IT IS perhaps one of the coolest police cars you could wish to be pulled over by.

The 1960 MGA Roadster on display at the Lakeland Motor Museum was one of around 50 supplied to the Lancashire Constabulary for traffic patrol duties.

There’s even a rare photo of this particular vehicle in action with the Lancashire Constabulary. The image was taken on the A6 Preston to Lancaster Road, near Forton, in Lancashire.

The wonderful image was kindly supplied to the museum by Glen Fairweather when he discovered it in a collection of slides he bought at an auction over in America.

Maybe it was a holiday snap captured by an American tourist. It’s now a lovely window into times long since passed.

In Lancashire, the MGA Roadster police cars were divided into white (A Class) and black (B Class) contingents.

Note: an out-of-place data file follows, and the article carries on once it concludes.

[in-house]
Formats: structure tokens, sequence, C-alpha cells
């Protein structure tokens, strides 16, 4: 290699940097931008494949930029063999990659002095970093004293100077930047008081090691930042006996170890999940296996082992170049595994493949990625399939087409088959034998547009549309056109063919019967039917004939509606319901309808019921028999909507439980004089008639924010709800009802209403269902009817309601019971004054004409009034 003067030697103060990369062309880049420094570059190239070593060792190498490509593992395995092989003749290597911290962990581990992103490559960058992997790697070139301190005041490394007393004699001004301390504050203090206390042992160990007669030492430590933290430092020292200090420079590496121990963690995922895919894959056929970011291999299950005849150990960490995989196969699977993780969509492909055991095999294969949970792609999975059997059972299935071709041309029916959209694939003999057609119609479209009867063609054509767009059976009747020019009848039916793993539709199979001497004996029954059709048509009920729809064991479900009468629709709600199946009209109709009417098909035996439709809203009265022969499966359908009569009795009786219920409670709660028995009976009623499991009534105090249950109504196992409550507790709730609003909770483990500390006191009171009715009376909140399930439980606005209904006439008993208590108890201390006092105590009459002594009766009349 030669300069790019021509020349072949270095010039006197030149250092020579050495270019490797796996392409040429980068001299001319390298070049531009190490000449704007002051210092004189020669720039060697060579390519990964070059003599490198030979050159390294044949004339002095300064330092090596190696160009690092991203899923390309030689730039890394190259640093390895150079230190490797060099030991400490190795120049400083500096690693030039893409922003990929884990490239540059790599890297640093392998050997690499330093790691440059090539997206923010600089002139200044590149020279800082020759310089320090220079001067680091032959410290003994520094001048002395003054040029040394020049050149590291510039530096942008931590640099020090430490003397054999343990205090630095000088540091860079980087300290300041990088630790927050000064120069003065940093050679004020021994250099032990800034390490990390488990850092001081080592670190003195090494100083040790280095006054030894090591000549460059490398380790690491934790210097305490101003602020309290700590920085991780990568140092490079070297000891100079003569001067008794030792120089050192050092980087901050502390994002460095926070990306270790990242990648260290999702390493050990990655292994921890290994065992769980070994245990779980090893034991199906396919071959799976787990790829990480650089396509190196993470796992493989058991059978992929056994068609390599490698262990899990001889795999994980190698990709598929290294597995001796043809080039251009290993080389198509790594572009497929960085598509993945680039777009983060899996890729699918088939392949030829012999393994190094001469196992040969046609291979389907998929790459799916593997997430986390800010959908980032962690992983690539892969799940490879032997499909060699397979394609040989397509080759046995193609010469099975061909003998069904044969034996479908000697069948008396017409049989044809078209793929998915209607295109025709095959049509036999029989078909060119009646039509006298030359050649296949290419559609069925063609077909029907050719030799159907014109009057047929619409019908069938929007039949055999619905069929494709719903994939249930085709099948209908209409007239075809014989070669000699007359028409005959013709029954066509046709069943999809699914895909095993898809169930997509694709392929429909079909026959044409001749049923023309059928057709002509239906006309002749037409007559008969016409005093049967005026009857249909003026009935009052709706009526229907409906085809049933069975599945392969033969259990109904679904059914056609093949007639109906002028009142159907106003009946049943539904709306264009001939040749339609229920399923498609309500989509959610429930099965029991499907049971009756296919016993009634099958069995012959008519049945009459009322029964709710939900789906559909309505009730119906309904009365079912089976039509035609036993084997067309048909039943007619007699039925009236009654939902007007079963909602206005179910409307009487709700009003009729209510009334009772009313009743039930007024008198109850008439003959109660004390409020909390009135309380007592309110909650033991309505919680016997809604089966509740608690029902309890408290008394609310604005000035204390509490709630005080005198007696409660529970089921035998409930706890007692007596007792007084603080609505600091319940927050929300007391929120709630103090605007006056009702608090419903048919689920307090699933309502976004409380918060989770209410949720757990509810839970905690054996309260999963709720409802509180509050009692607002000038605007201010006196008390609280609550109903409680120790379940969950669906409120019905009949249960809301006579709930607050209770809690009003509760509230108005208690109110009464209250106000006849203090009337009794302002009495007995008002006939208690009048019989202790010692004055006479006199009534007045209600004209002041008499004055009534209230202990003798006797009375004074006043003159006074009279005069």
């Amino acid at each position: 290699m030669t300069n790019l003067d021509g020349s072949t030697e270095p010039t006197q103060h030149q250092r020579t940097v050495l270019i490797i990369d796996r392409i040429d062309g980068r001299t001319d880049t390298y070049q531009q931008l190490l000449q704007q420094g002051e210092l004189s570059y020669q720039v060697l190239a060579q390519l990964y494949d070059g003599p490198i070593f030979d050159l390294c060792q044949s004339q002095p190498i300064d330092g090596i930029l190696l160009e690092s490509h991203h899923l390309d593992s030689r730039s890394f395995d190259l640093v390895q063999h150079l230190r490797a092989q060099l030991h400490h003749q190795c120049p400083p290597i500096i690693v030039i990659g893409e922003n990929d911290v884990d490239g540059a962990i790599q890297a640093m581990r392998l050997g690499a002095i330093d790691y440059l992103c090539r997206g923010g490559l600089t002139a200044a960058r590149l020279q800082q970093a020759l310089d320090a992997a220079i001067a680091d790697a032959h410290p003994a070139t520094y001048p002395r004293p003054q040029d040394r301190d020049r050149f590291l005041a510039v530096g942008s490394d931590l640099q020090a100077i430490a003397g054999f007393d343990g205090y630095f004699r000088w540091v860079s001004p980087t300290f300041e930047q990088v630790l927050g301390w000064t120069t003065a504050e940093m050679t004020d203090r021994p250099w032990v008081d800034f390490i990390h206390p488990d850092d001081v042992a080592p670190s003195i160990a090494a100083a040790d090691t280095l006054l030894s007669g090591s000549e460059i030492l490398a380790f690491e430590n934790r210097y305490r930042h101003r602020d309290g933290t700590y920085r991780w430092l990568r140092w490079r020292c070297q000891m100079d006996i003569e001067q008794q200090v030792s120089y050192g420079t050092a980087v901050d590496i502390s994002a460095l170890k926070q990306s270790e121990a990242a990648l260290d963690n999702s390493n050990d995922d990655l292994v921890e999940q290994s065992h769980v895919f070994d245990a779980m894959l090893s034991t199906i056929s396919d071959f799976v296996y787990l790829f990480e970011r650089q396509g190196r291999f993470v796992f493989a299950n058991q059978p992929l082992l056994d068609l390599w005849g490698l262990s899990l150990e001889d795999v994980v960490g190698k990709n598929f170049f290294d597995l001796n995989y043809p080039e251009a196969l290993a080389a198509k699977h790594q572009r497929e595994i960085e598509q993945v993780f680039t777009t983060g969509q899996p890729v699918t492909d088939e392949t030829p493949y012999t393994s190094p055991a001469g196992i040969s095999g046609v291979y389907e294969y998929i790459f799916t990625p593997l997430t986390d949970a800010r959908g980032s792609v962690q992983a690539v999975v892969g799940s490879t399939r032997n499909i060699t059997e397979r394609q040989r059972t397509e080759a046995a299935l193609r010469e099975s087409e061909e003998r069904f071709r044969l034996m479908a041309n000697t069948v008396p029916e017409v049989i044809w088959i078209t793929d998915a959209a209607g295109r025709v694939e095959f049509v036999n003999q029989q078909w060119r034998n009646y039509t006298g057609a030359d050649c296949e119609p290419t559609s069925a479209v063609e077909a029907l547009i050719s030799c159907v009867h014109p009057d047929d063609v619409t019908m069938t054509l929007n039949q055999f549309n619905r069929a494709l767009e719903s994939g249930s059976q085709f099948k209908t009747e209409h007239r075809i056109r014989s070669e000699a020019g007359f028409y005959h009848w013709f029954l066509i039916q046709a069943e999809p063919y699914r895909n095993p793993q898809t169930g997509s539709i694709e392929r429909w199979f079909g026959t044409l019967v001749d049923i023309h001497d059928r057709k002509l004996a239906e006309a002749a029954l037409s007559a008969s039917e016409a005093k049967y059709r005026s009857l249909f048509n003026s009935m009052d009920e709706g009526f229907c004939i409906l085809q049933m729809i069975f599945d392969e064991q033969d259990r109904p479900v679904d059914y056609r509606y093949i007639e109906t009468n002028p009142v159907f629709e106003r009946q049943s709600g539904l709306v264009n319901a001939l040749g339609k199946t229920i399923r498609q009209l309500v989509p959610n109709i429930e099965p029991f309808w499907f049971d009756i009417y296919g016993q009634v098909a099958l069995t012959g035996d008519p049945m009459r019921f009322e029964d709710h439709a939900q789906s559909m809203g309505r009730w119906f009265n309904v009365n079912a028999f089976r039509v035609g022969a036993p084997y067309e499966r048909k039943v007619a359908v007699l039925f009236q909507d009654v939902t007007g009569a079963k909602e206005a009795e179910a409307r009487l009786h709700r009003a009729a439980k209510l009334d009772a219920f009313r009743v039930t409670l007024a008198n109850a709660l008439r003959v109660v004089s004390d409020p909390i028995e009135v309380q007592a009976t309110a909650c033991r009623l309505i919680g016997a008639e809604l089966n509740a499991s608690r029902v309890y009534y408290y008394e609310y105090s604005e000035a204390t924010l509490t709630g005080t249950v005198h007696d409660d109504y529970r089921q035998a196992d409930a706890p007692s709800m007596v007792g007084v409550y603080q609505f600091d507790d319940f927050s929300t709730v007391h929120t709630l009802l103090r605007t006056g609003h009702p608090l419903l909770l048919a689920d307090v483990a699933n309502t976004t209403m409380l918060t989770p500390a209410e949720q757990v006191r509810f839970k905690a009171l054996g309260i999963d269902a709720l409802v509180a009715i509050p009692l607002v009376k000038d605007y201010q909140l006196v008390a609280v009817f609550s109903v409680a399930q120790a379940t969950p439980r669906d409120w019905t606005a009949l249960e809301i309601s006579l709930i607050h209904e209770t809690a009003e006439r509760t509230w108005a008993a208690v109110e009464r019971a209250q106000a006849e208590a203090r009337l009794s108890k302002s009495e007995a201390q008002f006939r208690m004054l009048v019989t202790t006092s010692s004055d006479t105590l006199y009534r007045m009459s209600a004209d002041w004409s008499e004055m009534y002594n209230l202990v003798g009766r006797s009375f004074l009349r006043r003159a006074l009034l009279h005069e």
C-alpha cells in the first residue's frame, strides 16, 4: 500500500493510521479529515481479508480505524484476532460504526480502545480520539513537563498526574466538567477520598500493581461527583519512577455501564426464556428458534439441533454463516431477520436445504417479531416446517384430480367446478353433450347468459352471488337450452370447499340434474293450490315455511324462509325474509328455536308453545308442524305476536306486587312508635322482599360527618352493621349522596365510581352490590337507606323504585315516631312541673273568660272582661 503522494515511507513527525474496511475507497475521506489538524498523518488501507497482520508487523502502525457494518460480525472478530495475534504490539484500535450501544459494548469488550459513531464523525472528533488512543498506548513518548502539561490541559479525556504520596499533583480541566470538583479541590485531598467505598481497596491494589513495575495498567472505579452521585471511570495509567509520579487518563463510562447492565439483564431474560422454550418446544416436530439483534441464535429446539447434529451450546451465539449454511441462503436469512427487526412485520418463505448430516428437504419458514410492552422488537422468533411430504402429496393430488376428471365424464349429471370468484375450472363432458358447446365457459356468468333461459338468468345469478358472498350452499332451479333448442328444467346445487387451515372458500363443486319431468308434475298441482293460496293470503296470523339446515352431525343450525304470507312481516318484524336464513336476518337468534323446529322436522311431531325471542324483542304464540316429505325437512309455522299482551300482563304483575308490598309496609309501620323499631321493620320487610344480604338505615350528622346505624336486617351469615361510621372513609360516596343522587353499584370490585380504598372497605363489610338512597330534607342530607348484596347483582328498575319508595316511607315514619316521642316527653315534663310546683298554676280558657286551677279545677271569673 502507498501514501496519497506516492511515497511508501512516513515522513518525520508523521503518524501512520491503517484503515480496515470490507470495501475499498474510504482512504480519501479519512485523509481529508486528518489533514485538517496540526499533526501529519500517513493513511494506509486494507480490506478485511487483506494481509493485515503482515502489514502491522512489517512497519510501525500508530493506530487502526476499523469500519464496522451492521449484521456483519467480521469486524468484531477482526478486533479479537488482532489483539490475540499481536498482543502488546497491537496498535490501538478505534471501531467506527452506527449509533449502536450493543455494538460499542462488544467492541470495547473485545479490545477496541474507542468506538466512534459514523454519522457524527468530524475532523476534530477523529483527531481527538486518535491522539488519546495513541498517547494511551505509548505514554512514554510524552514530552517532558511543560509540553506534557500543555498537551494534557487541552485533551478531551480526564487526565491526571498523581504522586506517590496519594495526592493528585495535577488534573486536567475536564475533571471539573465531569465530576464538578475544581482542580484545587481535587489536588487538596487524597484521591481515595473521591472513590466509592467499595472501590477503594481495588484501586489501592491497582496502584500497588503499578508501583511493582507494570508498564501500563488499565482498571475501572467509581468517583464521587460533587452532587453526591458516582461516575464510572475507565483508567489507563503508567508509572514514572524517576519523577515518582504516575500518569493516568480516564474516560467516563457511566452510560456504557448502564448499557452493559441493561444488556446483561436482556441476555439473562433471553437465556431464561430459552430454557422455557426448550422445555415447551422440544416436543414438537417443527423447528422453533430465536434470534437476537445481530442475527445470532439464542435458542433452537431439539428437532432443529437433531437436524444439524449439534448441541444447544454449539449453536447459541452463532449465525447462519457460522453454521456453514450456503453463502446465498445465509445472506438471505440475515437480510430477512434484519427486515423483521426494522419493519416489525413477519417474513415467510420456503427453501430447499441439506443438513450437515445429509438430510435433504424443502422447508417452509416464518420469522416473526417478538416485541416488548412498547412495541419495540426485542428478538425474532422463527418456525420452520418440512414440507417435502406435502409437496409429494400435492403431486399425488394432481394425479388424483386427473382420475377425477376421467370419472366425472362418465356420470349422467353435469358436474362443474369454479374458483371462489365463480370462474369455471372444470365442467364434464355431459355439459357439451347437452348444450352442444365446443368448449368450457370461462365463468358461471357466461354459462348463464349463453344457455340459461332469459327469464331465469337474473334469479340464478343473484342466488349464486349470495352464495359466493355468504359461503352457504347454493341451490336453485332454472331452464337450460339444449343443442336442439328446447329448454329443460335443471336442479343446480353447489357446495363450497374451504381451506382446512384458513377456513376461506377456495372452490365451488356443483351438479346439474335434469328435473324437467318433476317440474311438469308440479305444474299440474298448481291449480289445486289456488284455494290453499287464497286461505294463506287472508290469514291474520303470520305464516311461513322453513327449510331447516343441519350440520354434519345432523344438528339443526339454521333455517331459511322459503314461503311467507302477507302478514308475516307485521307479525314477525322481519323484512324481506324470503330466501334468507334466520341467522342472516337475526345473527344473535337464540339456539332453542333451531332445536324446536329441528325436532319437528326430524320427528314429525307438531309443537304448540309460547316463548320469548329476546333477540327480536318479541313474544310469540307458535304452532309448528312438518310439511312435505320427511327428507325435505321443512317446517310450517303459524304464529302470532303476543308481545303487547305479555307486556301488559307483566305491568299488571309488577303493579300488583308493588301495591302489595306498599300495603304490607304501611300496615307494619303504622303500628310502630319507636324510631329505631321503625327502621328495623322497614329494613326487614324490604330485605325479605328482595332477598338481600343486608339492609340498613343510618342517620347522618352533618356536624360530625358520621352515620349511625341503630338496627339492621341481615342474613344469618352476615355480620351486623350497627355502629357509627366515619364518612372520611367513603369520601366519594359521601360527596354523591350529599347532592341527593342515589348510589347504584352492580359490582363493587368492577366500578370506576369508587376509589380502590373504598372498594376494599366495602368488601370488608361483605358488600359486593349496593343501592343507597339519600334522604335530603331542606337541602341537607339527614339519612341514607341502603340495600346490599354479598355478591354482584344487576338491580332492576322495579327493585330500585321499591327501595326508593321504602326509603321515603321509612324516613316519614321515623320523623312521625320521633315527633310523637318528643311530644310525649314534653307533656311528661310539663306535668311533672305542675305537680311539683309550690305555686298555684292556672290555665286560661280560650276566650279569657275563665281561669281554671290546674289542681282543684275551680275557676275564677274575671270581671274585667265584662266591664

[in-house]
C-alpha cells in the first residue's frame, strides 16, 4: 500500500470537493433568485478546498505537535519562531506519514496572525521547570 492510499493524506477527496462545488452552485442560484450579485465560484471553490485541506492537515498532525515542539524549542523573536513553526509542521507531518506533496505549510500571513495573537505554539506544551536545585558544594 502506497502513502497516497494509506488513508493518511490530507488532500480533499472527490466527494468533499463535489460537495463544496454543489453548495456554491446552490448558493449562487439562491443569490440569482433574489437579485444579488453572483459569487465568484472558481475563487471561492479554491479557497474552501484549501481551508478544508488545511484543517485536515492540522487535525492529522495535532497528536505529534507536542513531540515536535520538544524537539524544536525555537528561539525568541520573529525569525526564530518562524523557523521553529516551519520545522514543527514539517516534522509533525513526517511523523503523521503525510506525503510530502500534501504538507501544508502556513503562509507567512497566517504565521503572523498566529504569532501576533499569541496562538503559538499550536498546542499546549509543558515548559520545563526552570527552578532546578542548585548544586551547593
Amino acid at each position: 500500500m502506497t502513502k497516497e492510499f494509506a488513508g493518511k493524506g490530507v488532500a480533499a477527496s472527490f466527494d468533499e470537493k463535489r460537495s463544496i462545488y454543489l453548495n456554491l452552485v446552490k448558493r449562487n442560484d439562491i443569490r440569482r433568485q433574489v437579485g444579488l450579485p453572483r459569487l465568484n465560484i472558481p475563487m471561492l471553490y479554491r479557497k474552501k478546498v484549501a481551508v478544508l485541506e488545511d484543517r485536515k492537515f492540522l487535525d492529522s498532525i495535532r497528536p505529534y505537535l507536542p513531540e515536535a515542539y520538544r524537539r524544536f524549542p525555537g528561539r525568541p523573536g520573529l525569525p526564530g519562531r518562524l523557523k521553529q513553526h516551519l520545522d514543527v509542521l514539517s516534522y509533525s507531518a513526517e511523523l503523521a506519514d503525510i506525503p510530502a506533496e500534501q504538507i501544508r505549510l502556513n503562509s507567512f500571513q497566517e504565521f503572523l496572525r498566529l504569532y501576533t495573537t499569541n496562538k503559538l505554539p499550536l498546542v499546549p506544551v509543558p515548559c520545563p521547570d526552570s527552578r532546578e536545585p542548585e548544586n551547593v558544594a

They were 1600 Deluxe/Twin Cam models but with drum rear brakes instead of discs.

They also had extended battery carriers which were needed to supply power to additional electrical equipment including the front Police sign and a public address megaphone.

The engine was known to be temperamental but could go from 0-60mph in 9.1 seconds.

The top speed was 113 mph and fuel consumption was only 27 miles per gallon.

The MGA has a long heritage. Cecil Kimber constructed the first MG car in 1923 using a Morris Oxford chassis.

The MGA replaced the T-type cars and was first launched at the Frankfurt Motor Show in 1955.

It was ultimately replaced with the MGB in 1962 after a production run of just over 100,000 units. The majority were exported with only around 6,000 supplied to the home market.

The museum’s vehicle has two uniformed mannequins aboard and offers a lovely reminder of a time when roads were perhaps a little less crowded – and even police traffic patrols had a touch of style.